The ways of disposing trash and feces of humanity, and making them invisible has defined the form of existence of civilization. However, this effort to dispose and to make invisible becomes harder and harder as humanity has developed, people have been urbanized and needed much more spaces to live. The things made invisible have not been lost; on the contrary, “people of the modern world” are exposed to live together with their trashes and feces. While “feces” from the undesired was just something people lived together in the Middle Ages of Europe (sewages running in the middle of streets, stools being poured down the windows, source of inspiration of the high heels etc.), Modernity did its best to make this “remnant” invisible. Toilets and sewer pipes are all designed for pushing the feces away from us, but actually towards the “absence”.
Beginning from the skirts of Kayışdağı and flowing into the Sea of Marmara at the north of Kalamış Bay, the Kurbağalıdere unites with more than ten streams. Having 67 kilometers length, Kurbağalıdere was a region surrounded with large areas which mostly sultan’s sons’ and pashas’ mansions stood in. In the forthcoming years, stables were built in the Kızıltoprak shore of the Kurbağalıdere so that mansions in the internal parts of Kadıköy achieved access to the coast. 1900’s were the periods when the Kurbağalıdere was busy with entertaining activities. Especially, Kuşdili Meadow was a famous picnic and recreation area of the day. However, the problem of the stream’s causing health risk that began in 1900’s accelerated with the establishment of Tuesday Bazaar in 1970’s as well as population growth in the city and housing.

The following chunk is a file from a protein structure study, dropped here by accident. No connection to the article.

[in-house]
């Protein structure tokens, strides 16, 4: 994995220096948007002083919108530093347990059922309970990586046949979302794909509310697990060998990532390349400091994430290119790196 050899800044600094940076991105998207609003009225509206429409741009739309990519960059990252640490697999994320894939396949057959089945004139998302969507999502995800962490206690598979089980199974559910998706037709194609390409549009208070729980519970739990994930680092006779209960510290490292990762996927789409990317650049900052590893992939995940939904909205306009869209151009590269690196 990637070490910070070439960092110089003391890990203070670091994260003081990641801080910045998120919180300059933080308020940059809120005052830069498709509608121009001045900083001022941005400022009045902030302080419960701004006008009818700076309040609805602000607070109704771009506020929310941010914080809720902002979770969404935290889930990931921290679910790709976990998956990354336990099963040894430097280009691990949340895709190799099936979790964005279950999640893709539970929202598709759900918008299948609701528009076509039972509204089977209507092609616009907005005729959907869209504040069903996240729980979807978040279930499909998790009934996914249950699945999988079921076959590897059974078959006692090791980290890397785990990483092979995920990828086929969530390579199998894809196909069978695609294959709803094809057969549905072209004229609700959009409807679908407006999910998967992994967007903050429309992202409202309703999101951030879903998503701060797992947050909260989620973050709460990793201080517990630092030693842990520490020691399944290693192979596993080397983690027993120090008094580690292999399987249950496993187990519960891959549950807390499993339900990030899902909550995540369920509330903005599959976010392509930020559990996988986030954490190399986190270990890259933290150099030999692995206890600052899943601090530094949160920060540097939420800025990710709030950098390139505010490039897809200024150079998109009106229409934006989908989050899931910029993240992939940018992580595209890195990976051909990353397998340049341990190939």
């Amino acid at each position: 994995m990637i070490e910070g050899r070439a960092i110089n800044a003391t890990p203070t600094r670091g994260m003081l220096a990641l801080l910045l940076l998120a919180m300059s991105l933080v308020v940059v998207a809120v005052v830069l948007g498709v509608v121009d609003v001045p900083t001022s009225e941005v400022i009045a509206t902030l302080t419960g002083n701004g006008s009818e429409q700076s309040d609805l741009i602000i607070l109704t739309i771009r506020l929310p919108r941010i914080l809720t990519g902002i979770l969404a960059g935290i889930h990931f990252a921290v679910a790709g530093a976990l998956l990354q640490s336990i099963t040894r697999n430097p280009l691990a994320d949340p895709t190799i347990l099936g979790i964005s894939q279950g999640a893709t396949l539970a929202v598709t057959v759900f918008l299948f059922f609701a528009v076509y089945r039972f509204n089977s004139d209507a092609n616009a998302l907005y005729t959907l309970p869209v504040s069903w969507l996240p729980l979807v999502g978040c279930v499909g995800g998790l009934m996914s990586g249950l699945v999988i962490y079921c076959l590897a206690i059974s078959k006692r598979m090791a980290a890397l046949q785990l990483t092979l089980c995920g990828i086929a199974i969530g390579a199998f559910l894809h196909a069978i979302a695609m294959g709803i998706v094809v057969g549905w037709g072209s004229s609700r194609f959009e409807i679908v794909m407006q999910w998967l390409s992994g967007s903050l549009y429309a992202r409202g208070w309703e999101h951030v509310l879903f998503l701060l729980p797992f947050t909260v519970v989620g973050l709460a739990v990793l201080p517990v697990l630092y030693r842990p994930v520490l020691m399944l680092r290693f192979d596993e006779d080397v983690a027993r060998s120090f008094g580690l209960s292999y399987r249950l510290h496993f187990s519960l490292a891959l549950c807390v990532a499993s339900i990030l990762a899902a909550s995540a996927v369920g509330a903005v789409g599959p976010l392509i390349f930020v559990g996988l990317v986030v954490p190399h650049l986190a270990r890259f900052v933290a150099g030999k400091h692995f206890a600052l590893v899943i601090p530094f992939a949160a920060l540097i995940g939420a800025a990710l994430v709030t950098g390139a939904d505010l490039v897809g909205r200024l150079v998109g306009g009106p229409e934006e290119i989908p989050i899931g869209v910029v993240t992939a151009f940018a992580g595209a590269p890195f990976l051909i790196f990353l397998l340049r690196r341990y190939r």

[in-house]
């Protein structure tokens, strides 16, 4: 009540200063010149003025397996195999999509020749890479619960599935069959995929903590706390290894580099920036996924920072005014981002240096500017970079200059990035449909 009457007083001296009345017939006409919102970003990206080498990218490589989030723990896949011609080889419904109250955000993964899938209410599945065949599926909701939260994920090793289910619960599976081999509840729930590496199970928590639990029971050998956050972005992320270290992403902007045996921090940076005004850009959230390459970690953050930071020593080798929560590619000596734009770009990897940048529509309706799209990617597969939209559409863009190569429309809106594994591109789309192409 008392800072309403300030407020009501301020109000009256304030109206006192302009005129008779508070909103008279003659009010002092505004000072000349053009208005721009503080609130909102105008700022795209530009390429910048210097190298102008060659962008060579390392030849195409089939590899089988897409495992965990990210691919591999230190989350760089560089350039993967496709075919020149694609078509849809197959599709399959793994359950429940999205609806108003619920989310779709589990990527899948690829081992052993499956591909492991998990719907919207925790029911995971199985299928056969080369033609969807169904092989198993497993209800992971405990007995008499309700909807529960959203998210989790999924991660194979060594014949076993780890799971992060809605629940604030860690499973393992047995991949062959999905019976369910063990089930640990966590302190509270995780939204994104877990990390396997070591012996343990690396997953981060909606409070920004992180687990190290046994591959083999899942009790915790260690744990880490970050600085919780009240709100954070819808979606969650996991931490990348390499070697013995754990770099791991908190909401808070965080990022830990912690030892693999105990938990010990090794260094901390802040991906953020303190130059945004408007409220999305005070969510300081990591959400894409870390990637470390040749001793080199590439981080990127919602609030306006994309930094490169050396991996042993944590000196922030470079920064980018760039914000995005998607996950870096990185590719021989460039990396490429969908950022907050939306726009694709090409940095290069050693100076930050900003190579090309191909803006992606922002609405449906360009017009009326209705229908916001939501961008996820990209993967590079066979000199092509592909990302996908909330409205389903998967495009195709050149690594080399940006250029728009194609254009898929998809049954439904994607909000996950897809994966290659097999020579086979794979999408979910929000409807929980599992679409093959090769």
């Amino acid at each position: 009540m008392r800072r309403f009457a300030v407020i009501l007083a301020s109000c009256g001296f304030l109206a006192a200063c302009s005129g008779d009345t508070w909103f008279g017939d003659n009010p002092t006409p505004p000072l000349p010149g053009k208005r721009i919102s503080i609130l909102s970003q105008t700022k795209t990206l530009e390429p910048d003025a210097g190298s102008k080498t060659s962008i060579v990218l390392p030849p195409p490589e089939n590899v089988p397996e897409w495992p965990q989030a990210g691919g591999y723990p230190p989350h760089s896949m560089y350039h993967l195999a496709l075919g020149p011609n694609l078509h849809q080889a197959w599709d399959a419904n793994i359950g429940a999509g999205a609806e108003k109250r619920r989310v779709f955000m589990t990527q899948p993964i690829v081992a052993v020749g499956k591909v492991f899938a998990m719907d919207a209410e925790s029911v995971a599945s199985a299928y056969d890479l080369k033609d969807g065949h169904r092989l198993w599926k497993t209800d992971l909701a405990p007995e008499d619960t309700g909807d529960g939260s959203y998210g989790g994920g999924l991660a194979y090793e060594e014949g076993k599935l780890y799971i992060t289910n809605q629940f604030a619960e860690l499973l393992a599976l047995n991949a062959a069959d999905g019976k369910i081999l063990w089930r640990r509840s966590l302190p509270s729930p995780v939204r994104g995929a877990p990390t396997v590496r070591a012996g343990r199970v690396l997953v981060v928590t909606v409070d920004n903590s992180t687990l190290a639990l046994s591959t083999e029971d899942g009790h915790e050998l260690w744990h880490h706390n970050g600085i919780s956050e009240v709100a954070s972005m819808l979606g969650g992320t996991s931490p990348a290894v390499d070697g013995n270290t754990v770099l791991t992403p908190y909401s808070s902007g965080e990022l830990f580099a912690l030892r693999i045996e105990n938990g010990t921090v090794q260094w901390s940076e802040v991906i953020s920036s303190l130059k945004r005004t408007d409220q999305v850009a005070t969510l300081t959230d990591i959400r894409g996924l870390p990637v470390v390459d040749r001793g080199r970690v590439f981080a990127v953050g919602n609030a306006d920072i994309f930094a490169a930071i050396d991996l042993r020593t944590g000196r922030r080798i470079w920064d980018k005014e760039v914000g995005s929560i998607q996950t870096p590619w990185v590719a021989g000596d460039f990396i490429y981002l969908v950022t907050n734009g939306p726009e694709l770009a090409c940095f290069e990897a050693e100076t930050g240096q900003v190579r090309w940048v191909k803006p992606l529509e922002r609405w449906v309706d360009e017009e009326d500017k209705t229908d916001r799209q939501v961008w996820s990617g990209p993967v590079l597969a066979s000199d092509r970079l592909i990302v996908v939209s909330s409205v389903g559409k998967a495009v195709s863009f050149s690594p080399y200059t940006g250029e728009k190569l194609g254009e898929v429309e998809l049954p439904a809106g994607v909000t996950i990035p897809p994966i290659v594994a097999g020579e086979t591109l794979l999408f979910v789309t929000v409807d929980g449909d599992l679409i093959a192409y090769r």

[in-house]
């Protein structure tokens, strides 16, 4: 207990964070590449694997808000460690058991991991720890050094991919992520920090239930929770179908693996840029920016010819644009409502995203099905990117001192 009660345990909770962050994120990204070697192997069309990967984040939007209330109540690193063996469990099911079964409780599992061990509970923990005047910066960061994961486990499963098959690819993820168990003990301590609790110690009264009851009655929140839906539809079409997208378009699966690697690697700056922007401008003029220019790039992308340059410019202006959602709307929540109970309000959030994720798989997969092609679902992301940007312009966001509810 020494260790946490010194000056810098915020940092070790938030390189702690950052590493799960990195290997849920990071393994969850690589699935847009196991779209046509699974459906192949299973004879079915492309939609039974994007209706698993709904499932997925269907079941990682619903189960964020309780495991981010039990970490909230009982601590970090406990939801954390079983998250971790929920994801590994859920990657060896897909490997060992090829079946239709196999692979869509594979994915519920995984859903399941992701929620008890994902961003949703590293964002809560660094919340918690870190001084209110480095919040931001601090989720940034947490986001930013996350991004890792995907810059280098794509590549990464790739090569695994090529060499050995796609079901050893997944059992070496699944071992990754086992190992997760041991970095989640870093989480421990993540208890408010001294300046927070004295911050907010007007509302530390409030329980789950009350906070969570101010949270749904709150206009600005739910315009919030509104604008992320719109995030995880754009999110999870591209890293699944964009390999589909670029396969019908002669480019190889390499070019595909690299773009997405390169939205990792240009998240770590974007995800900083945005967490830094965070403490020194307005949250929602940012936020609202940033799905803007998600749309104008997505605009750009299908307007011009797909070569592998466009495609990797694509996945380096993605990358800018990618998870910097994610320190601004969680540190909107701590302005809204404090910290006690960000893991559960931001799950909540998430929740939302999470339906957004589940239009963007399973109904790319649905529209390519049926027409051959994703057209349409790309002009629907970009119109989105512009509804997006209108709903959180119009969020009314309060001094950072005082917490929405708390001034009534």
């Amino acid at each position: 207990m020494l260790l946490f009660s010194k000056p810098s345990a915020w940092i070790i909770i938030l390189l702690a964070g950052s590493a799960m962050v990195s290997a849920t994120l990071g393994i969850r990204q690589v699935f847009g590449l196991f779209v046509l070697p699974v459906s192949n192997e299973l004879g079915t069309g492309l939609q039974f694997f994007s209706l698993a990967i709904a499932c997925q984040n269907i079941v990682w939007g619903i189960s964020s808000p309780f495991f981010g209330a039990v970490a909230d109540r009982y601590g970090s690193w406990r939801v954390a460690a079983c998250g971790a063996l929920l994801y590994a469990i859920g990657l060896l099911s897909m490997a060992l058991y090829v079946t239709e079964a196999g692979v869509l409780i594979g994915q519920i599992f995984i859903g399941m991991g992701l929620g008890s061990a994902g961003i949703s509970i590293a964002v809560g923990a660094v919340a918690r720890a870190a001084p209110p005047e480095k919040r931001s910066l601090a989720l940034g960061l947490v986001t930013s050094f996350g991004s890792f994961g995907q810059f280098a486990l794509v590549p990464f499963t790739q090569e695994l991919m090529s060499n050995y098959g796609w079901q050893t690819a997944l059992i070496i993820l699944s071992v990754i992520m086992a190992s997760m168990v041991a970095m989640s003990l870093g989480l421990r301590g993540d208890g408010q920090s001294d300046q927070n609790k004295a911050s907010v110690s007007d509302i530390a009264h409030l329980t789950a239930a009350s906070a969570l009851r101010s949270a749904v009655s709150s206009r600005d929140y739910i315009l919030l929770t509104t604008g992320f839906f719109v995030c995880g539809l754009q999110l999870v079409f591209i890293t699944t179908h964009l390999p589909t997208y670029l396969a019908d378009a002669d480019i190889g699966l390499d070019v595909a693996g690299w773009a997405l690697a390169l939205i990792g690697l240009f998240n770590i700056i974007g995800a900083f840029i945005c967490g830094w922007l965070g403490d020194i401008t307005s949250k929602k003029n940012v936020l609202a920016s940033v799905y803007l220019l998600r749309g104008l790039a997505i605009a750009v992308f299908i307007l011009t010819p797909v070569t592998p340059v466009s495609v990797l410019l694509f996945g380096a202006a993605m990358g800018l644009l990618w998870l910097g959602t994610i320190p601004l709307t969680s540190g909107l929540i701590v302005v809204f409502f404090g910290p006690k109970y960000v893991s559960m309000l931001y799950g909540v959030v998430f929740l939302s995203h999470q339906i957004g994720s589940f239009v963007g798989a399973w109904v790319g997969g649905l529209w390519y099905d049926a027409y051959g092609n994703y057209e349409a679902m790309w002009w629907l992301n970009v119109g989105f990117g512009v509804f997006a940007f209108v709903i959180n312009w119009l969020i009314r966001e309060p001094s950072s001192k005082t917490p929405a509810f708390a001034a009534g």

Any dump is the memory of the society. Anything thrown or “falls” into the Kurbağalıdere is getting “worse and worse”, so does anything undesired. Although the things the stream has saved so far were exiled to the sea together with its “abjection”, they could not go away and kept the feeling of contagiousness, kept challenging and threatening.
The word “exposure” (maruz) from the Arabic origin which is the title of the work means to be affected by or come across an event or situation, to display and to disclose. Being exposed, being under the influence or pressure, is to come up against a situation against your will. Within this context, main form of the work consists of tulle curtain that belongs to home, to cleanness and privacy of the house, and helps to protect these from the outside while cutting the contact with the outside. This tulle curtain whose skirts have lace motifs giving reference to nature is rolled down the bridge that stands by the obstruction consisting of domestic waste that it contacts, and thus it is “exposed to”. The thing that comes out of us threatens the curtain just like us with all its abjection in a disgusting way.
August, 2015, İstanbul